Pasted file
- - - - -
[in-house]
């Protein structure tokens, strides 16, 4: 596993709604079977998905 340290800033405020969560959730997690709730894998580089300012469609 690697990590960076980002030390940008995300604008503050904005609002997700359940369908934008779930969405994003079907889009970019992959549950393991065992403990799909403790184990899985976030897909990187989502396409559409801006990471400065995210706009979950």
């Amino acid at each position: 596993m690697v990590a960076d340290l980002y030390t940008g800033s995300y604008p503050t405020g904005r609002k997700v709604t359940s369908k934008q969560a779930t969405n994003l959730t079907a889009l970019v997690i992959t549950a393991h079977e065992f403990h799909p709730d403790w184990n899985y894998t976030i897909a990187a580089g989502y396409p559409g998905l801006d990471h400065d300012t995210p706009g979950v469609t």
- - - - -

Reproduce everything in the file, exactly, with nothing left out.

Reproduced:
[in-house]
């Protein structure tokens, strides 16, 4: 596993709604079977998905 340290800033405020969560959730997690709730894998580089300012469609 690697990590960076980002030390940008995300604008503050904005609002997700359940369908934008779930969405994003079907889009970019992959549950393991065992403990799909403790184990899985976030897909990187989502396409559409801006990471400065995210706009979950």
């Amino acid at each position: 596993m690697v990590a960076d340290l980002y030390t940008g800033s995300y604008p503050t405020g904005r609002k997700v709604t359940s369908k934008q969560a779930t969405n994003l959730t079907a889009l970019v997690i992959t549950a393991h079977e065992f403990h799909p709730d403790w184990n899985y894998t976030i897909a990187a580089g989502y396409p559409g998905l801006d990471h400065d300012t995210p706009g979950v469609t």